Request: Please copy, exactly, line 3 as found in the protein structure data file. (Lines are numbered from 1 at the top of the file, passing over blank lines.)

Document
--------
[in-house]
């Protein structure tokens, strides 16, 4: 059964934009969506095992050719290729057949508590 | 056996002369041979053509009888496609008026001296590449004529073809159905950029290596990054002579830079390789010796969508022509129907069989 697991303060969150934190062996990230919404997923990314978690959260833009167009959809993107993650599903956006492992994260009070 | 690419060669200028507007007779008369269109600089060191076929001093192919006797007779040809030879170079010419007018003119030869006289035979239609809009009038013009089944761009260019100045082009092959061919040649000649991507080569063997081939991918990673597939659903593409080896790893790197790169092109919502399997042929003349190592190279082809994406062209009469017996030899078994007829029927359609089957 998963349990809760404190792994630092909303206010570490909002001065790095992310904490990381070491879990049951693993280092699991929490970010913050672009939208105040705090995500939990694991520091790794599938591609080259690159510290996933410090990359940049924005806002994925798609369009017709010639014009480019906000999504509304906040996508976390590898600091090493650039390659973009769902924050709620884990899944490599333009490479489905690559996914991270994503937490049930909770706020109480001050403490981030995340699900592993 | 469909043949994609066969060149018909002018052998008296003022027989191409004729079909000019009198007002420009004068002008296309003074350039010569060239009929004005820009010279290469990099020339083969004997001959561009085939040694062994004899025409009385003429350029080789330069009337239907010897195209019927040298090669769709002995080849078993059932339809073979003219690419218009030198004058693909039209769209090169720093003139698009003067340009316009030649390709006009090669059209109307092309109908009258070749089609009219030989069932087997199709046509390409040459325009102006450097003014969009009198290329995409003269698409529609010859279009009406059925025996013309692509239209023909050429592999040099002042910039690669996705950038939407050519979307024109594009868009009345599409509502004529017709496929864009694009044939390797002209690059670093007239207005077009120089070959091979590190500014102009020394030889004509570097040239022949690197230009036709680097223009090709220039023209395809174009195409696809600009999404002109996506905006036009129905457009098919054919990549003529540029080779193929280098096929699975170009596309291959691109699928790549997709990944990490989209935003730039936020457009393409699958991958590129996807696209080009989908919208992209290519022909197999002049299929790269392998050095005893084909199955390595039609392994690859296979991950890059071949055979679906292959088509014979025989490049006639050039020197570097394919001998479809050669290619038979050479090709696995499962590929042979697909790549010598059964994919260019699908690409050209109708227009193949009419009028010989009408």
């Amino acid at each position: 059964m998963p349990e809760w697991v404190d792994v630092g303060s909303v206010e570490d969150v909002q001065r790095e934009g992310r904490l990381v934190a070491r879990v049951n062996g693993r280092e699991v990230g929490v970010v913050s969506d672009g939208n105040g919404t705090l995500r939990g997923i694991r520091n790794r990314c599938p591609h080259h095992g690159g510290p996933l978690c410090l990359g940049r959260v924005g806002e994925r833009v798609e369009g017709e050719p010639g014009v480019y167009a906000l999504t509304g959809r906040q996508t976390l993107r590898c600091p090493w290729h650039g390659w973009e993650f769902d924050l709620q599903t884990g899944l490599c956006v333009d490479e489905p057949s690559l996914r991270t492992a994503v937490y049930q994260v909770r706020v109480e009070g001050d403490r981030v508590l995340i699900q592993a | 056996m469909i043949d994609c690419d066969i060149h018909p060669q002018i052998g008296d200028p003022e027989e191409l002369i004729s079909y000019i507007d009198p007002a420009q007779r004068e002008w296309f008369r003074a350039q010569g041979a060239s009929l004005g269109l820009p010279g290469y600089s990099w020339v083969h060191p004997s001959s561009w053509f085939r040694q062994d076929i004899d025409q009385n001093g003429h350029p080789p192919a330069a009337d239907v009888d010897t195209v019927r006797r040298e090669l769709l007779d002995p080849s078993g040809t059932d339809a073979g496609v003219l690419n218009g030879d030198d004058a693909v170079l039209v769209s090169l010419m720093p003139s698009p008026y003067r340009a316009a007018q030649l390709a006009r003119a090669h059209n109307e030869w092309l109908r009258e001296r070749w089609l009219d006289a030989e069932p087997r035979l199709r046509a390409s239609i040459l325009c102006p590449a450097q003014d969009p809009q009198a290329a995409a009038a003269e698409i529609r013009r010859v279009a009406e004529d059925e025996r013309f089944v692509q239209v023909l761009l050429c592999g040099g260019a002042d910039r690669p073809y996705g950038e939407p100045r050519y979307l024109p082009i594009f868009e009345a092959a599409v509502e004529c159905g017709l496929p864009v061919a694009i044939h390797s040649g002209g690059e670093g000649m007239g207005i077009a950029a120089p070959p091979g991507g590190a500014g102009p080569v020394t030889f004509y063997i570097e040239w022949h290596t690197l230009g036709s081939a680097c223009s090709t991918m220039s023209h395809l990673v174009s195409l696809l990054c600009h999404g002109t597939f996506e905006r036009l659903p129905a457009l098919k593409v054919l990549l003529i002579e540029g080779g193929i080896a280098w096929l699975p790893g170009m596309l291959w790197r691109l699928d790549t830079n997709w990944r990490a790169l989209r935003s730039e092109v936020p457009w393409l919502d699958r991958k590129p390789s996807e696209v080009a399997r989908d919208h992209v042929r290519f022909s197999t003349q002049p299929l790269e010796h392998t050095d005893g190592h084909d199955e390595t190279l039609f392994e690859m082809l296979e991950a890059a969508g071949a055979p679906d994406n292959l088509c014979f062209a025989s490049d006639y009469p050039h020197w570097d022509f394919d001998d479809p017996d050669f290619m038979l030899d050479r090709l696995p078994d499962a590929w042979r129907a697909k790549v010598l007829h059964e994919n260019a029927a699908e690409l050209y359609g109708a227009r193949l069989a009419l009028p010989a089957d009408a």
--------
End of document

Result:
């Amino acid at each position: 059964m998963p349990e809760w697991v404190d792994v630092g303060s909303v206010e570490d969150v909002q001065r790095e934009g992310r904490l990381v934190a070491r879990v049951n062996g693993r280092e699991v990230g929490v970010v913050s969506d672009g939208n105040g919404t705090l995500r939990g997923i694991r520091n790794r990314c599938p591609h080259h095992g690159g510290p996933l978690c410090l990359g940049r959260v924005g806002e994925r833009v798609e369009g017709e050719p010639g014009v480019y167009a906000l999504t509304g959809r906040q996508t976390l993107r590898c600091p090493w290729h650039g390659w973009e993650f769902d924050l709620q599903t884990g899944l490599c956006v333009d490479e489905p057949s690559l996914r991270t492992a994503v937490y049930q994260v909770r706020v109480e009070g001050d403490r981030v508590l995340i699900q592993a | 056996m469909i043949d994609c690419d066969i060149h018909p060669q002018i052998g008296d200028p003022e027989e191409l002369i004729s079909y000019i507007d009198p007002a420009q007779r004068e002008w296309f008369r003074a350039q010569g041979a060239s009929l004005g269109l820009p010279g290469y600089s990099w020339v083969h060191p004997s001959s561009w053509f085939r040694q062994d076929i004899d025409q009385n001093g003429h350029p080789p192919a330069a009337d239907v009888d010897t195209v019927r006797r040298e090669l769709l007779d002995p080849s078993g040809t059932d339809a073979g496609v003219l690419n218009g030879d030198d004058a693909v170079l039209v769209s090169l010419m720093p003139s698009p008026y003067r340009a316009a007018q030649l390709a006009r003119a090669h059209n109307e030869w092309l109908r009258e001296r070749w089609l009219d006289a030989e069932p087997r035979l199709r046509a390409s239609i040459l325009c102006p590449a450097q003014d969009p809009q009198a290329a995409a009038a003269e698409i529609r013009r010859v279009a009406e004529d059925e025996r013309f089944v692509q239209v023909l761009l050429c592999g040099g260019a002042d910039r690669p073809y996705g950038e939407p100045r050519y979307l024109p082009i594009f868009e009345a092959a599409v509502e004529c159905g017709l496929p864009v061919a694009i044939h390797s040649g002209g690059e670093g000649m007239g207005i077009a950029a120089p070959p091979g991507g590190a500014g102009p080569v020394t030889f004509y063997i570097e040239w022949h290596t690197l230009g036709s081939a680097c223009s090709t991918m220039s023209h395809l990673v174009s195409l696809l990054c600009h999404g002109t597939f996506e905006r036009l659903p129905a457009l098919k593409v054919l990549l003529i002579e540029g080779g193929i080896a280098w096929l699975p790893g170009m596309l291959w790197r691109l699928d790549t830079n997709w990944r990490a790169l989209r935003s730039e092109v936020p457009w393409l919502d699958r991958k590129p390789s996807e696209v080009a399997r989908d919208h992209v042929r290519f022909s197999t003349q002049p299929l790269e010796h392998t050095d005893g190592h084909d199955e390595t190279l039609f392994e690859m082809l296979e991950a890059a969508g071949a055979p679906d994406n292959l088509c014979f062209a025989s490049d006639y009469p050039h020197w570097d022509f394919d001998d479809p017996d050669f290619m038979l030899d050479r090709l696995p078994d499962a590929w042979r129907a697909k790549v010598l007829h059964e994919n260019a029927a699908e690409l050209y359609g109708a227009r193949l069989a009419l009028p010989a089957d009408a």